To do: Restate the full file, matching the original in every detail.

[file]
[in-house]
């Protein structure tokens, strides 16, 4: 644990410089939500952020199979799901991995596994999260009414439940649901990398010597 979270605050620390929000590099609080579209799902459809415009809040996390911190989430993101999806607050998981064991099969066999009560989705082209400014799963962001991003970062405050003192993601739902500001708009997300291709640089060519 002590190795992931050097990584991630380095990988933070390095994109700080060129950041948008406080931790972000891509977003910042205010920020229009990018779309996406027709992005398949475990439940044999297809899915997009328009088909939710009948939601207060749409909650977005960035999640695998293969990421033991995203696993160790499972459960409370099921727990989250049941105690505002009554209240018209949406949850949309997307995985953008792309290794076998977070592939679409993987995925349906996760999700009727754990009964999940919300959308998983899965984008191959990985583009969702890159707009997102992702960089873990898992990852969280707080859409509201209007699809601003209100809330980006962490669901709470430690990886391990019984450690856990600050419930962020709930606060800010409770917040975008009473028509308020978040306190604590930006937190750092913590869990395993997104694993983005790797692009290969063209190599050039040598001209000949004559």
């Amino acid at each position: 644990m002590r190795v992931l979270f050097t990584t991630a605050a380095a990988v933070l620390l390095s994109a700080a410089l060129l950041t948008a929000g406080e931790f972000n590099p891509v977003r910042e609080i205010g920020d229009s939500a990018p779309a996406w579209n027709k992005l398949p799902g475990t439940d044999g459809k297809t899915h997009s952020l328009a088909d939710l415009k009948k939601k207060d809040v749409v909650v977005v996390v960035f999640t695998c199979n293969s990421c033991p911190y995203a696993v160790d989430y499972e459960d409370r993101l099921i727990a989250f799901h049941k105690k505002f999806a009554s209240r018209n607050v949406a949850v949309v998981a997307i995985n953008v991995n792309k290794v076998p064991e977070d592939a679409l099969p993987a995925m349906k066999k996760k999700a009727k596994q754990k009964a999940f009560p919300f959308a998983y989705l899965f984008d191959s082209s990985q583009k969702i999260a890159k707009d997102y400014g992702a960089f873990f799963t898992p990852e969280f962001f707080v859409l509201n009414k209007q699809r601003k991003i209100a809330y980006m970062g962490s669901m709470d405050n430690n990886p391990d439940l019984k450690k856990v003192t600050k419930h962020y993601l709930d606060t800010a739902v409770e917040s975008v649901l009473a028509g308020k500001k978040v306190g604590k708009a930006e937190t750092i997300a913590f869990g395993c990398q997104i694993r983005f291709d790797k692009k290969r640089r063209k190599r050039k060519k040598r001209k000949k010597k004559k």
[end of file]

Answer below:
[in-house]
């Protein structure tokens, strides 16, 4: 644990410089939500952020199979799901991995596994999260009414439940649901990398010597 979270605050620390929000590099609080579209799902459809415009809040996390911190989430993101999806607050998981064991099969066999009560989705082209400014799963962001991003970062405050003192993601739902500001708009997300291709640089060519 002590190795992931050097990584991630380095990988933070390095994109700080060129950041948008406080931790972000891509977003910042205010920020229009990018779309996406027709992005398949475990439940044999297809899915997009328009088909939710009948939601207060749409909650977005960035999640695998293969990421033991995203696993160790499972459960409370099921727990989250049941105690505002009554209240018209949406949850949309997307995985953008792309290794076998977070592939679409993987995925349906996760999700009727754990009964999940919300959308998983899965984008191959990985583009969702890159707009997102992702960089873990898992990852969280707080859409509201209007699809601003209100809330980006962490669901709470430690990886391990019984450690856990600050419930962020709930606060800010409770917040975008009473028509308020978040306190604590930006937190750092913590869990395993997104694993983005790797692009290969063209190599050039040598001209000949004559």
């Amino acid at each position: 644990m002590r190795v992931l979270f050097t990584t991630a605050a380095a990988v933070l620390l390095s994109a700080a410089l060129l950041t948008a929000g406080e931790f972000n590099p891509v977003r910042e609080i205010g920020d229009s939500a990018p779309a996406w579209n027709k992005l398949p799902g475990t439940d044999g459809k297809t899915h997009s952020l328009a088909d939710l415009k009948k939601k207060d809040v749409v909650v977005v996390v960035f999640t695998c199979n293969s990421c033991p911190y995203a696993v160790d989430y499972e459960d409370r993101l099921i727990a989250f799901h049941k105690k505002f999806a009554s209240r018209n607050v949406a949850v949309v998981a997307i995985n953008v991995n792309k290794v076998p064991e977070d592939a679409l099969p993987a995925m349906k066999k996760k999700a009727k596994q754990k009964a999940f009560p919300f959308a998983y989705l899965f984008d191959s082209s990985q583009k969702i999260a890159k707009d997102y400014g992702a960089f873990f799963t898992p990852e969280f962001f707080v859409l509201n009414k209007q699809r601003k991003i209100a809330y980006m970062g962490s669901m709470d405050n430690n990886p391990d439940l019984k450690k856990v003192t600050k419930h962020y993601l709930d606060t800010a739902v409770e917040s975008v649901l009473a028509g308020k500001k978040v306190g604590k708009a930006e937190t750092i997300a913590f869990g395993c990398q997104i694993r983005f291709d790797k692009k290969r640089r063209k190599r050039k060519k040598r001209k000949k010597k004559k």